Those uniforms also featured large horizontal stripes on the chest of the jerseys, and three stars on the side panels of the shorts. The uniforms were kept when they changed their location identifier a year later to the Washington Bullets.
Except a switch to block lettering and numbers before the 1990–91 season (switching over from the Serpentine font used for both elements, with the player name on back rendered in lower case as well), the Bullets kept these uniforms until 1997. In 1997, the then-team owner Abe Pollen decided to change the club's nickname from Bullets to Wizards.
The name change also included new logos, colors and uniforms, coinciding with the team's move to the new MCI Center. The primary logo depicted a wizard conjuring a basketball with a quarter moon.
In 2007, the Wizards made minor modifications on their team jerseys and logos. To accommodate the gold–black alternate jerseys they introduced the previous season along with the design change on the Verizon Center floor, they changed their secondary team colors from bronze to metallic gold, and the player's name on the back of the jersey was changed from white/blue with bronze trim to gold (blue on home uniforms) with a change in lettering; the road uniform name lettering changed back to white with gold trim before the 2010–11 season.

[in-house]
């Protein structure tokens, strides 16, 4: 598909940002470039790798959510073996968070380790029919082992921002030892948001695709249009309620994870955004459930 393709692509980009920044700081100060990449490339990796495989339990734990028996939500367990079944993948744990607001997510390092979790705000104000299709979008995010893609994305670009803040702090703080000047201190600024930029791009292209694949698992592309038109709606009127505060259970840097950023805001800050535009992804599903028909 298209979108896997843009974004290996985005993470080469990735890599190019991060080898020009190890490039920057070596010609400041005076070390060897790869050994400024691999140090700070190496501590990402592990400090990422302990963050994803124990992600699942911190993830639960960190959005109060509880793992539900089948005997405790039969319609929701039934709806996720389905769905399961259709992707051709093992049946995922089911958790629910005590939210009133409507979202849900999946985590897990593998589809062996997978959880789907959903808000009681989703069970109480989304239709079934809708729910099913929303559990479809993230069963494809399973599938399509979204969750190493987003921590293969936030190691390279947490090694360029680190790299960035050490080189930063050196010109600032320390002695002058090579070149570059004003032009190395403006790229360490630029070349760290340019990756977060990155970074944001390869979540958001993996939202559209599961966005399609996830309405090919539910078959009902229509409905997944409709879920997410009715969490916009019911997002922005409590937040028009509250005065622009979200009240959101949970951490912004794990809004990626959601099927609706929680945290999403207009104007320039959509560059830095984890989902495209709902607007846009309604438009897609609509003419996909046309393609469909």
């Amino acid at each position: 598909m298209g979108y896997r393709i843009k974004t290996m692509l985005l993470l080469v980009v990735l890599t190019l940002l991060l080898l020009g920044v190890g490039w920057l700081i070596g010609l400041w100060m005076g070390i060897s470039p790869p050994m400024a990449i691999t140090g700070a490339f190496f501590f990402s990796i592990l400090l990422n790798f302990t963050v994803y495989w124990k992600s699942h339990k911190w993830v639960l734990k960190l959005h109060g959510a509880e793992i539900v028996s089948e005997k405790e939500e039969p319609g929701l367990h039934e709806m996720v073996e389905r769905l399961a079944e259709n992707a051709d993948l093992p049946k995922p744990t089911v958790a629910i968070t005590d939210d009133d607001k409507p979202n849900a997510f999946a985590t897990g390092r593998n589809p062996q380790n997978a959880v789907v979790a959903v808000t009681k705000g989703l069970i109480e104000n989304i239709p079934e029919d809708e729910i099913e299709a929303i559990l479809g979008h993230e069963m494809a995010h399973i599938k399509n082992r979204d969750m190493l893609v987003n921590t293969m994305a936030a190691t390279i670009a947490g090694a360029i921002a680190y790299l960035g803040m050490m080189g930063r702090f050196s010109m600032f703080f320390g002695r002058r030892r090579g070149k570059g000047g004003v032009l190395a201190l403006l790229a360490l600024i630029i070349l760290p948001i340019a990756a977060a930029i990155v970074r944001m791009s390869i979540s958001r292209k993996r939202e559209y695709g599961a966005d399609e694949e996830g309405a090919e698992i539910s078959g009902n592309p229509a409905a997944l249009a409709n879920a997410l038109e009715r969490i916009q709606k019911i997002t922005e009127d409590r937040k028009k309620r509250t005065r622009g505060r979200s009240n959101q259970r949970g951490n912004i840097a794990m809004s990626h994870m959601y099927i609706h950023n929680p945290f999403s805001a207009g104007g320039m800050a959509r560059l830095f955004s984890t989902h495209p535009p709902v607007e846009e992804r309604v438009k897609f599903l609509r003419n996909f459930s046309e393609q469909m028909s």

On May 10, 2011, the Wizards unveiled a new color scheme, uniforms, and logo. David Safe, Pat Sullivan, and Michael Glazer were the product designers for the new jerseys which include the Washington Monument as an alternate logo.
James Hinder was also an essential part of the team, as he helped to engineer the jerseys to meet the players' standards. The uniforms are based very closely on those worn from 1974 to 1987, during the team's glory years.
The new logo features the Washington Monument ball logo set in a roundel, with the striping pattern from the team's uniforms, three stars (each representing Washington, D.C., Maryland, and Virginia, similar to that of the NHL's Capitals), and the team's word marks. On September 8, 2016, the Wizards released a second white uniform to honor the United States Armed Forces.
The side stripes pay homage to the American flag. The “City” uniform for 2018–19 was similar to the previous set, but with a black base, white letters and orange trim.